Politicians Gonna Politician

Since the GOP nominated an unqualified, dishonest New York liberal for president this year, many disgusted conservative voters have discussed starting a new political party.  I wrote about it myself here to flesh out different scenarios, only to conclude it was unlikely to happen anytime soon.

Let’s assume we find enough disaffected Republicans, Democrats, and Libertarians to form a new party to replace the GOP.  For the sake of this discussion, we’ll call it the Federalist Party.  Would we be better off?

In some ways, we would.  Democrats would smear the Federalist Party as the same old the Republican Party under a different name, but the novelty of a new political party would attract interest.  Some voters might hear our ideas with new ears.  The Republican Party brand has serious baggage, and Trump has only made the problem exponentially worse.  If the Federalist Party  focused on core ideas like streamlining the tax code and entitlement reform, many voters might listen with an open mind.

That’s the positive.  Here’s the negative:

One of the biggest problems, not just with Republicans, but with Washington in general, is the cozy relationship politicians have with special interests and big donors who have a vested interest in keeping government big.  They use big government laws and regulations as tools to enrich themselves and accumulate power while ordinary citizens and activists get nothing but rhetoric and broken promises.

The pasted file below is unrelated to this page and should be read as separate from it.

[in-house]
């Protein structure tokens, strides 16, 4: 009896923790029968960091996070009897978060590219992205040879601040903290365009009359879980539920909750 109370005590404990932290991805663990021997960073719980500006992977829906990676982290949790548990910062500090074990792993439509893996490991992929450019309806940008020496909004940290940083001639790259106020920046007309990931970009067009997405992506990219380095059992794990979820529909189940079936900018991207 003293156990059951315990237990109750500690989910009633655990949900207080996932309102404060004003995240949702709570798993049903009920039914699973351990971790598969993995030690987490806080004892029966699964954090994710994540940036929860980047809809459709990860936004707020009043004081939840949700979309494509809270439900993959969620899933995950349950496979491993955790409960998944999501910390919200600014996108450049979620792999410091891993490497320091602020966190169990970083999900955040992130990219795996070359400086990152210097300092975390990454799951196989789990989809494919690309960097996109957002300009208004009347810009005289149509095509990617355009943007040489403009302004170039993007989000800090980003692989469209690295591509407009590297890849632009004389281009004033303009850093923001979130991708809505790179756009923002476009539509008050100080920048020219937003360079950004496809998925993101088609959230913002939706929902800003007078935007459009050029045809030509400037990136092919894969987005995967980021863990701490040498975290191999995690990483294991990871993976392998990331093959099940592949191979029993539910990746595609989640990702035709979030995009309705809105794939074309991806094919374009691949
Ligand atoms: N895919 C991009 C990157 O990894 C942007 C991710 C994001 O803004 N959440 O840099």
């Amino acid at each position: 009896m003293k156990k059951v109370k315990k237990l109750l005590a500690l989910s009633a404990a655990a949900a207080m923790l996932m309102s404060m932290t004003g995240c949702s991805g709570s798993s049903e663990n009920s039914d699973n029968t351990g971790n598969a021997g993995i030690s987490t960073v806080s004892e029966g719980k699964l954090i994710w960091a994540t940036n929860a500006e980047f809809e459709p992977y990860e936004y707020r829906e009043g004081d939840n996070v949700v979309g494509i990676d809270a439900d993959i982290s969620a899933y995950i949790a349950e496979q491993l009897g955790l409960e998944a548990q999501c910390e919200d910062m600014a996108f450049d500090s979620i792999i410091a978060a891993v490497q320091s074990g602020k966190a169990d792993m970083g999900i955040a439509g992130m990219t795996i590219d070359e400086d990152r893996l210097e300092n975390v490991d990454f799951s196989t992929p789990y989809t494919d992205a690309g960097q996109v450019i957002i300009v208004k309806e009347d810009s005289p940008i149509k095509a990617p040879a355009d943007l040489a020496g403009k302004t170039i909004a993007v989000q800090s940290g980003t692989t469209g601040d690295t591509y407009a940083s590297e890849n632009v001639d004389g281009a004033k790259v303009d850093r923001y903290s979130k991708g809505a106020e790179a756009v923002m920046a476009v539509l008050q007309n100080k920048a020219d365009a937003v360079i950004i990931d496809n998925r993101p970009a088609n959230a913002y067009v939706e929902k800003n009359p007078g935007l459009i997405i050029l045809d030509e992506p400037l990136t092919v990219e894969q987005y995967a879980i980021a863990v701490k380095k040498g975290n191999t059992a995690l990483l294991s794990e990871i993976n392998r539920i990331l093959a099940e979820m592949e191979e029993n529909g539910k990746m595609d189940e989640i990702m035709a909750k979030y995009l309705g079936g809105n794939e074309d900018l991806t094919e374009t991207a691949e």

Those same special interests would rush to co-op public officials from the newly-minted Federalist Party.  People being people, many would succumb to temptation, especially the kind of people ambitious enough to go to Washington in the first place.  Soon, they would make the same kinds of backroom deals with Democrats Republicans make today.  We could even end up with party officials who beclown themselves to endorse unfit nominees.  As the song says, “Meet the new boss, same as the old boss.”

A new political party is an attractive idea, especially for an electorate that feels betrayed by its leadership, but it is not a panacea for our problems.  Regardless of party labels, there is no substitute for the hard work of politics I described here.  Restoring our country so individuals are free and government is limited, as envisioned by the Founders and enshrined in the Constitution will take decades, not years.  It certainly won’t happen overnight.  It’s dirty work that requires patience – and dirty word concepts like compromise and incrementalism.

Washington is broken.  So is the Republican Party.  But the real solution is the boring, unsexy long-view solution.  We nominate and elect better candidates.  We talk to our neighbors.  We persuade.  We volunteer.  We apply pressure to our elected officials.  We work at local levels of government where we can have a huge impact.

It’s a slog.  It’s an uphill climb.  But it’s the only way, and it’s worth it.